AP Notes, Outlines, Study Guides, Vocabulary, Practice Exams and more!

Helpful Guidelines to Writing a DBQ/FRQ

2 posts / 0 new
Last post
Ravens's picture
Joined: Oct 2006
Helpful Guidelines to Writing a DBQ/FRQ

Writing for the AP U.S. History Exam

Many students (including myself) sometimes stress out when it comes to writing a DBQ or FRQ. This may be due to a variety of different reasons, but the fact remains that in order to score well on the exam, you must be able to write. Now this should not discourage those of you who aren't going to win the Pulitzer prize anytime soon. Although writing is an art form in itself, writing a high scoring DBQ or FRQ can be done through practice and of course studying.
This brings me to my next point. Writing an effective DBQ/FRQ doesn't start when you get the prompt and begin pre-writing. It starts as soon as you enter your history classroom each day. Nothing can replace genuine studying and the reading of your textbook. You can't expect to score well on the AP exam if you don't pay attention in class and religiously read your textbook. It just can't be done. I hate to echo what you have almost undoubtedly heard from your teachers, but do not avoid the process. There is no easy way or shortcut to scoring well on the exam. Put in the work, read your textbook, listen carefully to your teacher's lectures and the results will follow.
I have written below a general guideline to writing a coherent, high scoring essay. These guidelines were generated from what I have learned from others and of course my personal experience. There are other types of "guidelines" to writing in this forum, but I felt as though it might help others to see it presented in a different fashion.

Writing the DBQ/FRQ

Make sure your essay...

- Has a strong, well developed thesis which clearly addresses the question; deals with the most significant issues and trends relevant to the question and time period
- Has abundant, accurate specifics; may contain insignificant errors
- Depending on what is called for, demonstrates well reasoned analysis of relationship of events and people, cause and effect, continuity and change
- Covers all areas of the prompt in approximate proportion to their importance. (Extremely good papers need not be totally balanced)
- has effective organization and clear language
- DBQ's must have a sophisticated use of a substantial number of documents; substantial relevant outside information; chronologically coherent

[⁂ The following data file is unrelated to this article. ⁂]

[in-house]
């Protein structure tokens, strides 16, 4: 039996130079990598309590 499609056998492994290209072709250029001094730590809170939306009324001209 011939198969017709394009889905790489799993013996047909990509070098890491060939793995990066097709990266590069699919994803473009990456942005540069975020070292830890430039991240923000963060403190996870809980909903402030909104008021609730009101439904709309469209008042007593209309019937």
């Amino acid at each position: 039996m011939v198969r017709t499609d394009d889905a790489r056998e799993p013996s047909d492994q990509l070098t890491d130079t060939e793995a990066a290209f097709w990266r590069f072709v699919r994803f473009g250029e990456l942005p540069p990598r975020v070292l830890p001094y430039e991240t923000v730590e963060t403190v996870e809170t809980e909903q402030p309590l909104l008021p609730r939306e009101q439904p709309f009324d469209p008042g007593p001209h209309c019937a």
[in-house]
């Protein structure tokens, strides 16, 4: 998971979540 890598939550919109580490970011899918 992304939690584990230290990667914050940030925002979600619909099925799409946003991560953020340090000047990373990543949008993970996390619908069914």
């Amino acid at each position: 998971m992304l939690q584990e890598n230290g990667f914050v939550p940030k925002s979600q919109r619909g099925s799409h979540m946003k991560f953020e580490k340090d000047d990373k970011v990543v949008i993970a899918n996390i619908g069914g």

Keep these things in mind throughout the writing process.

The Guideline

Step 1 - Read the prompt
Obviously begin by carefully reading the prompt and if it is a DBQ, examining the documents. Take note of what the prompt is asking and be aware if it has multiple parts that need to be addressed. If there are documents attatched, read them and jot down the main ideas of each. This will help you later in incorporating them into your essay.

Step 2 - Gather your knowledge
Write down everything you can think of about the topic of the prompt. This is the time to pool all of the outside information you can. Think about anything you can that stick out particularly or are important about the prompt question. Also keep in mind the time period in which the question is referring to.

Step 3 - Outline
Write a brief outline so that you do not drift away from your thesis. This is the time to organize your essay. Come up with a solid thesis and build your body paragraphs in support of this thesis. If the prompt has multiple parts to address, I recommend taking a paragraph to address each part. If not, three paragraphs is still an ideal number to work with. In addition, each paragraph should start with a solid topic sentence. The topic sentence should relate logically to the thesis statement and support it. Each topic sentence should present an argument and it should be backed up by at least three different pieces of historical examples or information. I recommend coming up with your thesis statement and three topic sentences and organizing at least three supporting details to support each topic sentence at this point. It is important to note that your thesis should be simple and concise. Many times, kids will spend so much time trying to make their thesis sound sophisticated and "flowery" that they will run out of time for the rest of their essay. Make sure your thesis addresses the prompt fully and is easy to understand. This not only applies to your thesis, but the entire essay itself.